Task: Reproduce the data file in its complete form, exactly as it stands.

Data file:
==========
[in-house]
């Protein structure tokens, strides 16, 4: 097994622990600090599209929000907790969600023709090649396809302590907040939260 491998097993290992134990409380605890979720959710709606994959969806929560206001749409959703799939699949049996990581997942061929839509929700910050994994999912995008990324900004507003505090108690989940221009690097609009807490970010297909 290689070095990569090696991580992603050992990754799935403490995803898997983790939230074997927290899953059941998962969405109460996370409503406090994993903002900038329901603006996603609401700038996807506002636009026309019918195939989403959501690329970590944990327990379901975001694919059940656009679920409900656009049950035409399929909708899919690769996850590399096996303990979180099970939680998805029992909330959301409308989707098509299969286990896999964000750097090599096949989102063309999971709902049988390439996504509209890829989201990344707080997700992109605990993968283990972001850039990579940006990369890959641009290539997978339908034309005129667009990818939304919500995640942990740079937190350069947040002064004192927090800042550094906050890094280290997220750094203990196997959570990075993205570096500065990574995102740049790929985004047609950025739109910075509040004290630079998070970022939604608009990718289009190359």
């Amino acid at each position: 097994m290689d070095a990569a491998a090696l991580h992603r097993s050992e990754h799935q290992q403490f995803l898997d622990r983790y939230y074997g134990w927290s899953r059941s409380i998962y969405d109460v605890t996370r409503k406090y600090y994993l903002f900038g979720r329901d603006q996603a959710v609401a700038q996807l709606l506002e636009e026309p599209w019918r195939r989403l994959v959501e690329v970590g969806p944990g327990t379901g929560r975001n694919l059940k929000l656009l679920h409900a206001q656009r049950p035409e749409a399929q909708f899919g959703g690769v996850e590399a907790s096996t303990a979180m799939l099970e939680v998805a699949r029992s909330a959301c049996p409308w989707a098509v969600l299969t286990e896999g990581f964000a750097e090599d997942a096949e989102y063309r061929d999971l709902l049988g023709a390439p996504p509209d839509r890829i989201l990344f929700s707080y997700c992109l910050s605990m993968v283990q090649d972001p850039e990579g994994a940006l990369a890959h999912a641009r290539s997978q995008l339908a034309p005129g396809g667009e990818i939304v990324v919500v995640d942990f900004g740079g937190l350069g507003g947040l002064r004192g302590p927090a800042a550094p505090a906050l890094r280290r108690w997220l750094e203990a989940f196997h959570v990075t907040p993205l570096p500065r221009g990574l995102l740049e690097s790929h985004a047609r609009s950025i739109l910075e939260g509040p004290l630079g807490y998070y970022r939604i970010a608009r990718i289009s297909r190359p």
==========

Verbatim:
[in-house]
């Protein structure tokens, strides 16, 4: 097994622990600090599209929000907790969600023709090649396809302590907040939260 491998097993290992134990409380605890979720959710709606994959969806929560206001749409959703799939699949049996990581997942061929839509929700910050994994999912995008990324900004507003505090108690989940221009690097609009807490970010297909 290689070095990569090696991580992603050992990754799935403490995803898997983790939230074997927290899953059941998962969405109460996370409503406090994993903002900038329901603006996603609401700038996807506002636009026309019918195939989403959501690329970590944990327990379901975001694919059940656009679920409900656009049950035409399929909708899919690769996850590399096996303990979180099970939680998805029992909330959301409308989707098509299969286990896999964000750097090599096949989102063309999971709902049988390439996504509209890829989201990344707080997700992109605990993968283990972001850039990579940006990369890959641009290539997978339908034309005129667009990818939304919500995640942990740079937190350069947040002064004192927090800042550094906050890094280290997220750094203990196997959570990075993205570096500065990574995102740049790929985004047609950025739109910075509040004290630079998070970022939604608009990718289009190359």
């Amino acid at each position: 097994m290689d070095a990569a491998a090696l991580h992603r097993s050992e990754h799935q290992q403490f995803l898997d622990r983790y939230y074997g134990w927290s899953r059941s409380i998962y969405d109460v605890t996370r409503k406090y600090y994993l903002f900038g979720r329901d603006q996603a959710v609401a700038q996807l709606l506002e636009e026309p599209w019918r195939r989403l994959v959501e690329v970590g969806p944990g327990t379901g929560r975001n694919l059940k929000l656009l679920h409900a206001q656009r049950p035409e749409a399929q909708f899919g959703g690769v996850e590399a907790s096996t303990a979180m799939l099970e939680v998805a699949r029992s909330a959301c049996p409308w989707a098509v969600l299969t286990e896999g990581f964000a750097e090599d997942a096949e989102y063309r061929d999971l709902l049988g023709a390439p996504p509209d839509r890829i989201l990344f929700s707080y997700c992109l910050s605990m993968v283990q090649d972001p850039e990579g994994a940006l990369a890959h999912a641009r290539s997978q995008l339908a034309p005129g396809g667009e990818i939304v990324v919500v995640d942990f900004g740079g937190l350069g507003g947040l002064r004192g302590p927090a800042a550094p505090a906050l890094r280290r108690w997220l750094e203990a989940f196997h959570v990075t907040p993205l570096p500065r221009g990574l995102l740049e690097s790929h985004a047609r609009s950025i739109l910075e939260g509040p004290l630079g807490y998070y970022r939604i970010a608009r990718i289009s297909r190359p």